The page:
You are here

Theta Burst Stimulation

By: Paul Croarkin, DO & Roger Pottanat, MD

The theta range refers to EEG waves between 4-7Hz in humans, regardless of where they originate. The term “theta burst” has been applied to this protocol, because 3-pulse 50Hz bursts are applied with an interburst interval of 200ms or 5Hz and is in the range of theta frequency. There are currently two forms in which this protocol is provided (Chung et al., 2015).

Continuous (cTBS) provides a train of uninterrupted burst and has been shown to induce long-term depression-like (LTD) reduction of cortical excitability and preferentially decrease I1 wave. cTBS produces 20 minutes of suppression effects after only 20 seconds of uninterrupted bursts or 300 pulses, whereas 1Hz rTMS requires a minimum of 20 minutes of stimulation for the same results (Li et al., 2014). In rat models, cTBS influences the inhibitory activity of interneurons expressing calbidin D-28k that regulate the synaptic inputs to pyramidal cells. In human models, Magnetic Resonance Spectroscopy revealed an increase [GABA] in M1 after cTBS stimulation, with no significant changes in glutamate/ glutamine levels. A proposed mechanism of action is that cTBS decreases the postsynaptic calcium level through a cumulative effect of presynaptic inhibition that outlasts facilitatory responses (Chung et al, 2015).

Intermittent (iTBS) provides a two second train of bursts (30 pulses), repeated every 10 seconds. iTBS has been shown to cause long-term potentiation-like (LTP) effects of cortical excitability. Stimulation to the motor cortex can produce facilitatory effects, outlasting stimulation for at least 15 minutes and preferentially increased I2 & I3 waves (Li et al., 2014). Based on evidence found using rat models, iTBS may target the inhibition of pyramidal cell output by decreasing interneuronal parvalbumin expression (Chung et al., 2015).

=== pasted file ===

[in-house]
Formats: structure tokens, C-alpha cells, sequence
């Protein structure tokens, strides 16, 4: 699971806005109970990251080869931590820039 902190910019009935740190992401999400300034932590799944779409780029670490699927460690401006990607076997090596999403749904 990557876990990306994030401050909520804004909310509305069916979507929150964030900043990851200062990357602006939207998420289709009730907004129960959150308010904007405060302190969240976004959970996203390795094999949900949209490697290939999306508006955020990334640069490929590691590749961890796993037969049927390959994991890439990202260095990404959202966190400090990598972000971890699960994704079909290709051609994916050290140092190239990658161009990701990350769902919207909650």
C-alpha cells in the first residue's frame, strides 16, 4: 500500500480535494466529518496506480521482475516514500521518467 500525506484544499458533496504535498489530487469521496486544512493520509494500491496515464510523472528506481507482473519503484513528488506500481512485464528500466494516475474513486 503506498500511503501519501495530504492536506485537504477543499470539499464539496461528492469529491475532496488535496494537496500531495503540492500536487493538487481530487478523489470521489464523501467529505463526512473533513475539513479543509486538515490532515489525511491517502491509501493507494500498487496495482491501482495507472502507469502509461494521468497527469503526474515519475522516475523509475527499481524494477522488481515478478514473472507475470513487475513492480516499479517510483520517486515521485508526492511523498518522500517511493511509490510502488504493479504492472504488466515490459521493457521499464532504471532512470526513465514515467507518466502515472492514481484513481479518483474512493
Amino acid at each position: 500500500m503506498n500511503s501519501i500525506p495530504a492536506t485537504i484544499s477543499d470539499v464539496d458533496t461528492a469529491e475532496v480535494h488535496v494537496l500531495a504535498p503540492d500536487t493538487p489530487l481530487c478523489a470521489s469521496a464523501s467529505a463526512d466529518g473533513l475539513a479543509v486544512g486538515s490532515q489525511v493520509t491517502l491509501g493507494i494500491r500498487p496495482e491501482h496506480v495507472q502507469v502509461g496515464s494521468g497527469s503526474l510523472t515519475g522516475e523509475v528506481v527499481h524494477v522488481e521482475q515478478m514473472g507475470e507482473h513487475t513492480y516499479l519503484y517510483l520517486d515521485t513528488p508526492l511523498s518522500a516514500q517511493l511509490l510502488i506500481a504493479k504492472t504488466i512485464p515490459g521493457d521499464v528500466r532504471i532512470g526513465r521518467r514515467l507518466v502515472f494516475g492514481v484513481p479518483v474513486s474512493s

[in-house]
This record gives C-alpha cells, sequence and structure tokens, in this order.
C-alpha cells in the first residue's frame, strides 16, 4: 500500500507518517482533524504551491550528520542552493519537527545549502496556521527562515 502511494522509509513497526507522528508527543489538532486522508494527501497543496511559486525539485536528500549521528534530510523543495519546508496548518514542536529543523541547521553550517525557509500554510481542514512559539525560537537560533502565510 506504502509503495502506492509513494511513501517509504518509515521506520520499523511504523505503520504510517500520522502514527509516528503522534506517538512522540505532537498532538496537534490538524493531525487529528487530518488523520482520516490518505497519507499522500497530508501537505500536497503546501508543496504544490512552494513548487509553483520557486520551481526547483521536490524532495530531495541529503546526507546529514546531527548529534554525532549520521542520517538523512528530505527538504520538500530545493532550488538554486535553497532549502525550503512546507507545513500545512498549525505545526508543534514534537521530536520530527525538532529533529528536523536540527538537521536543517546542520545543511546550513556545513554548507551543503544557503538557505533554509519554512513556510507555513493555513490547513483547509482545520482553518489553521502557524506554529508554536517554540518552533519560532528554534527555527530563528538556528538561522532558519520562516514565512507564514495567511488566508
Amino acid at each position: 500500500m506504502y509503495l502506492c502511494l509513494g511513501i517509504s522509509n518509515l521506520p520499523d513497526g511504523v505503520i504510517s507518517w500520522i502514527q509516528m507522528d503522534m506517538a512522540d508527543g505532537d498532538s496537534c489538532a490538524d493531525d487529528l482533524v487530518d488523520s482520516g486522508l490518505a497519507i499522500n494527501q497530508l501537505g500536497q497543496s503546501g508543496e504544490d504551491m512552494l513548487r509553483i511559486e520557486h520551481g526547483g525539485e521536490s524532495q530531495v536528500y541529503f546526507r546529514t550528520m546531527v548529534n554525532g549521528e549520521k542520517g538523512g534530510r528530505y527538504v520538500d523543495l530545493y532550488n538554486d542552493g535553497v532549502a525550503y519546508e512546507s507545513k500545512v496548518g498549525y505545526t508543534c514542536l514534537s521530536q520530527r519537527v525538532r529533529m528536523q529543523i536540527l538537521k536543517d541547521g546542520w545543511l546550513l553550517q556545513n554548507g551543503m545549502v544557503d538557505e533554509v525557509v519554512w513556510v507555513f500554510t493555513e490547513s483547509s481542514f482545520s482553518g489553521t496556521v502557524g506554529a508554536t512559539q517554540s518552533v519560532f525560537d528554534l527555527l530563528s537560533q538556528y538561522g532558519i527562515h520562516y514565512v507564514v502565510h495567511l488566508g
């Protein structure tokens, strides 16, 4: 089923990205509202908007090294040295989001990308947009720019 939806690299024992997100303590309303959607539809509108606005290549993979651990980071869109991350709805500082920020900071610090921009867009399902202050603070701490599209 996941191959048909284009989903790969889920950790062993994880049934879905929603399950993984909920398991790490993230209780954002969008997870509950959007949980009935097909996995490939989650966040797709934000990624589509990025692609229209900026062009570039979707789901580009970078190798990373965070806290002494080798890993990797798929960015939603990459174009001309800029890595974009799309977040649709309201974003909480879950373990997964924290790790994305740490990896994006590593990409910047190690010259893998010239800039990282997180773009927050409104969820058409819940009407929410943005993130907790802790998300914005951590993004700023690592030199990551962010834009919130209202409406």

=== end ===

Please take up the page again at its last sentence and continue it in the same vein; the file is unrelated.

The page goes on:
Between 2013-2016 Blumberger, et al, conducted a non-inferiority study, comparing standard 10Hz rTMS depression protocol and an iTBS protocol that delivered 600 pulses in approximately three minutes. Both protocols delivered pulses to the dorsolateral prefrontal cortex (DLPFC) and most patients participating in the study have had failed 1-2 anti-depressant trials. 177 patients and 184 patients between the ages of 18-65 from the 10Hz rTMS and iTBS protocols respectively were included in the sensitivity analysis. The groups demonstrated similar rates of adverse events, response, and remission (Blumberger et al., 2018).

Numerous studies have indicated that majority of patients demonstrate the expected LTD and LTP responses to cTBS and iTBS respectively. However, there are studies that highlight interinvidivual variability with a lack of response or an opposite response in some patients (Hinder et al., 2014 & Hordacare et al., 2017). Therefore, it is possible that the same is true for our current rTMS protocols given the near 30% of non-responders.

Theta burst is a promising new form of TMS delivery that is possibly both more efficient and enduring than standard TMS through effects on LTP and LTD. Lower intensity stimulation is often used in theta burst protocols. This could potentially lead to an increase in access of this treatment to patients by possibly decreasing the cost and time required for successful treatment. Theta burst stimulation is currently not cleared by the US FDA or covered by insurance plans in the Unites States; however, it has been found to be safe when applied to children (Hong et al., 2015 & Allen et al., 2017).

  1. Chung SW, Hoy KE, Fizgerald PB. Theta-burst Stimulation: A New Form of TMS Treatment for Depression? Depression and Anxiety 2015; 32: 182-192
  2. Li CT, Chen MH, Juan CH, et al. Efficacy of prefrontal theta-burst stimulation in refractory depression: a randomized sham-controlled study Brain 2014; 137: 2088-2089
  3. Blumberger DM, Vila-Rodriguez F, Thorpe KE, et al. Effectiveness of theta burst versus high-frequency repetitive transcranial magnetic stimulation in patients with depression (THREE-D): a randomized non-inferiority trial Lancet 2018 Apr 28; 391: 1683-1692
  4. Hong Y, Wu S, Pedapti E, et al. Safety and tolerability of theta burst stimulation vs. single and paired pulse transcranial magnetic stimulation: a comparative study of 165 pediatric subjects Frontiers in Human Neuroscience 2015 Feb 03; 09: 1-5
  5. Allen C, Kluger B, Buard I Safety of Transcranial Magnetic Stimulation in Children: A Systematic Review of the Literature Pediatric Neurology 2017; 68: 3-17
  6. Hinder M, Goss E, Fujiyama H, et al. Inter- and Intra-Individual Variability Following Intermittent Theta Burst Stimulation: Implications for Rehabilitation and Recovery Brain Stimulation 2014; 7: 365-371
  7. Hordacare B, Goldworthy M, Vallence Am, et al. Variability in neural excitability and plasticity induction in the human cortex: A brain stimulation study Brain Stimulation 2017; 10: 588-595